The Interior Minister also made a point of lambasting the AHPN’s decision to provide the Swiss government and the University of Texas at Austin with complete digitized copies of the police records. Former director Meoño and other senior staff made the move years ago both to ensure that a back-up copy existed in the event of an attack on the archive and to make access to the collection possible from outside Guatemala. Although Degenhart was vague about the Police Archive’s immediate future, he was abundantly clear about the government’s intention to alter the sharing arrangements.

“What I can tell you for sure is that we will not permit the massive exit of those archives outside the country,” he stated. When a journalist asked why, he answered: “Because it is sensitive information concerning national security, protected by the Law  on Access to Public Information. There cannot be foreign institutions that hold a complete set of the archives.” He warned that the government was preparing legal action to challenge the agreements.

The AHPN is not the only archive serving human rights purposes under attack in Guatemala. Guatemalan media outlets reported in late March that both the chief of the General Archive of the Supreme Court – Rossana Aracely Alvarado Cortez – and the head of the Court’s Information System – Daniel Girón – were pressured to resign by Justice Department (Organismo Judicial) officials. Among the documents under Alvarado’s care were records gathered by Guatemalan tribunals in preparing cases for trial, including expert reports, witness statements and evidentiary material. Since the tribunals include the special, “high risk” courts that take on corruption and human rights cases, the lack of a director could make the archive vulnerable to interference.

A senior employee of the Justice Department reached for comment on the forced resignations called them “the destruction of justice” and a direct attack on the institution.

Another archive under stress is the collection of records of the former “Presidential General Staff” (Estado Mayor Presidencial—EMP), located inside the General Archive of Central America, Guatemala’s national archives. During the armed conflict, the EMP was a military intelligence unit serving the Chief of State, which became a notorious instrument of repression and violence. Some of its files were rescued and copied by human rights groups after President Alfonso Portillo dissolved the EMP in 2003, and the collection moved to the national archives in 2012. According to a recent column in El Periódico, the staff managing the EMP files was laid off in March. “As a result,” wrote author Manolo Vela Castañeda, “beginning in April, the cataloguing work has stopped and there is no one to attend to information requests…”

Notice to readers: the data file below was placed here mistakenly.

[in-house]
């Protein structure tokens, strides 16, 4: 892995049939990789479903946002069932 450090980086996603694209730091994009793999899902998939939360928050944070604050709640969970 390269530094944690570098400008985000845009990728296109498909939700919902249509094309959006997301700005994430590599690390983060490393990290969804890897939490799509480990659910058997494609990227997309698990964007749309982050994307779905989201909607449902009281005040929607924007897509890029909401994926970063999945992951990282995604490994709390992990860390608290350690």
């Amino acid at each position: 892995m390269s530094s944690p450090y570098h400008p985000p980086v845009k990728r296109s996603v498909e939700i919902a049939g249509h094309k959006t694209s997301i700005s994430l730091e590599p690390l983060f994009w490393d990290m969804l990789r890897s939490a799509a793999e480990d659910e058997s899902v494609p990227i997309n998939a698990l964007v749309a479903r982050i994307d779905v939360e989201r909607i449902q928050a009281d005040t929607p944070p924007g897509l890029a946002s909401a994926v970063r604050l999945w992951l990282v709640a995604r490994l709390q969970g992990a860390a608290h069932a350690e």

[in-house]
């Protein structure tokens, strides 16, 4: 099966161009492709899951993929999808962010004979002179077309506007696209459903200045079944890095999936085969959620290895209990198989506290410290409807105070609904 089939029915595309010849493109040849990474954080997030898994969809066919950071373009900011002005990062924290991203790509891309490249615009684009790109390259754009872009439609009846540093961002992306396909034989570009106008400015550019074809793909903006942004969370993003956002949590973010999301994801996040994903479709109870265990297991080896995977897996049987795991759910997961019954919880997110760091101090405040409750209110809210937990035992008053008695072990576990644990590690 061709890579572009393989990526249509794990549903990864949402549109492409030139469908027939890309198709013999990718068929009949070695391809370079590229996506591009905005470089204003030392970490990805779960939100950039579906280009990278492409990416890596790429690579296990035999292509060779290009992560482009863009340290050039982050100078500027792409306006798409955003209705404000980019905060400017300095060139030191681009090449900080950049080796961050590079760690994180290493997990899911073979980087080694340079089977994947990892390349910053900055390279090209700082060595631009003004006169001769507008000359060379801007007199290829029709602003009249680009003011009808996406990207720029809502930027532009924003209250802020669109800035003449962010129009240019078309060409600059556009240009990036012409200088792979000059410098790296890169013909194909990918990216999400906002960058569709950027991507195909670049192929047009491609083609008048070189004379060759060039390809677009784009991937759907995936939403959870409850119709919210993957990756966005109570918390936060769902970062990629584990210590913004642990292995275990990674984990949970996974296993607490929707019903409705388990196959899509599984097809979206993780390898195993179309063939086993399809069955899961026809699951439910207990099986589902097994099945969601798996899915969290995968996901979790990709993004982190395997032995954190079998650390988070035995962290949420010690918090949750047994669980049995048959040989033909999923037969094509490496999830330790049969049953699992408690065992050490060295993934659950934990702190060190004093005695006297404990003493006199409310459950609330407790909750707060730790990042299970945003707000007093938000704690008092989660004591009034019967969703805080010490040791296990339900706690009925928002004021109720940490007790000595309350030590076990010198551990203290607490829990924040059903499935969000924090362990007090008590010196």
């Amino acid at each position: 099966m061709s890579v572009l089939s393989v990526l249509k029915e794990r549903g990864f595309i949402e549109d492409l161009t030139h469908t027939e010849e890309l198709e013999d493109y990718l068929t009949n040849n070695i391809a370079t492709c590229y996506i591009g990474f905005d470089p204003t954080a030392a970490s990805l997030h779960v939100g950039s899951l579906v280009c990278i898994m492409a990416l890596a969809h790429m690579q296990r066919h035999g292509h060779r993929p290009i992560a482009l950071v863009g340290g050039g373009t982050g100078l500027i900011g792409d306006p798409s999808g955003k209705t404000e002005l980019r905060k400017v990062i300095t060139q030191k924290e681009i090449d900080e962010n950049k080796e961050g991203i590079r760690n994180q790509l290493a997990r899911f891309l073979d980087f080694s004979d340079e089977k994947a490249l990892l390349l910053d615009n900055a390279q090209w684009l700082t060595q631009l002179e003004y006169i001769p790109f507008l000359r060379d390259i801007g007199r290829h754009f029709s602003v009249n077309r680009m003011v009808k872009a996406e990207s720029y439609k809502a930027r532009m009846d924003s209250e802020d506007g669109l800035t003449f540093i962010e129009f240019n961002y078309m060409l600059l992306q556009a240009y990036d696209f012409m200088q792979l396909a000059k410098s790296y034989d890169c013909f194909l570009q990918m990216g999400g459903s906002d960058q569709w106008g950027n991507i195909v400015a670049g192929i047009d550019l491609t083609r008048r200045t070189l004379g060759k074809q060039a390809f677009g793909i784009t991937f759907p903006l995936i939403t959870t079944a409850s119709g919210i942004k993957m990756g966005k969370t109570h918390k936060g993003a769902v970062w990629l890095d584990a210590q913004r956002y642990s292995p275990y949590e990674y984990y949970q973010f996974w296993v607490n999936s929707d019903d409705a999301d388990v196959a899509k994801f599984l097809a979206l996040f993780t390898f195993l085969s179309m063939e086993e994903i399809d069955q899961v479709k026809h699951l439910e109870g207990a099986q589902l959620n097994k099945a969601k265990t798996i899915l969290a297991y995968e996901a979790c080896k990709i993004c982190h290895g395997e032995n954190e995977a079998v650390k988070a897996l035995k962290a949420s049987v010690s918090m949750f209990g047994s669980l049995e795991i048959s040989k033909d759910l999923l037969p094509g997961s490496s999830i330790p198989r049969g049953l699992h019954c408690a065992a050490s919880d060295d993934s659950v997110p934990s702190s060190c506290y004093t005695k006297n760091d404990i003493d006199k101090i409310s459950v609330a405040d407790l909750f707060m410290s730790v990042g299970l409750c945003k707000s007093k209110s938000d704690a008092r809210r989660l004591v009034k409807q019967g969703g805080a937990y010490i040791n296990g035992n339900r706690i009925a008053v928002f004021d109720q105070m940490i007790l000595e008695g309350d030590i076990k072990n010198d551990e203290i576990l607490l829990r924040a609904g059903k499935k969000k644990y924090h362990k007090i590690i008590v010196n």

In response to the government’s actions, a broad collective of AHPN supporters have come forward to defend the Police Archive. Following Meoño’s dismissal in 2018, a civil society advisory group of Guatemalan human rights leaders, scholars, lawyers, and justice reform experts mobilized and have been a constant presence in discussions about the archive’s future. Hundreds of international allies of the AHPN – including historians, human rights groups, and archivists from around the world – signed a letter calling for the archive’s protection last summer. The National Security Archive sent this analyst for two weeks of meetings and talks with key stakeholders last October. And the widely respected Spanish archivist, Dr. Antonio González Quintana, wrote a comprehensive report on the Police Archive that assesses its current status and outlines a detailed strategy to strengthen the AHPN in the future. The report was delivered to the UNDP in February.

More recently, the Office of the High Commissioner for Human Rights, the Inter-American Commission for Human Rights, Archives Without Borders, the Guatemalan Association of Friends of UNESCO, and the Myrna Mack Foundation among many other organizations have issued statements protesting the government’s interference in the AHPN. On May 16, Human Rights Prosecutor Jordan Rodas Andrade submitted a legal complaint to the courts against the Ministries of Culture and Interior to force them to renew the agreement guaranteeing a continuation of its occupation of the police base in Zone 6 and the preservation of its documents.

The National Security Archive joins our international and Guatemalan colleagues in calling for the protection of the Historical Archive of the National Police of Guatemala. Specifically, the National Security Archive demands with our colleagues:

  • Protection of the archive’s irreplaceable trove of records from physical damage and political interference
  •  Preservation of secure, digitized copies with the Swiss government and University of Texas at Austin
  • Renewal of the lease that permits the archive to remain in its original space
  • Improvement in the information system that hosts the 23 million document images scanned to date
  • Guarantees of the public’s ability to consult the records without restriction through its Access to Information Unit
  • And continuation of the archive’s support for human rights justice through investigations and analysis.

 

The documents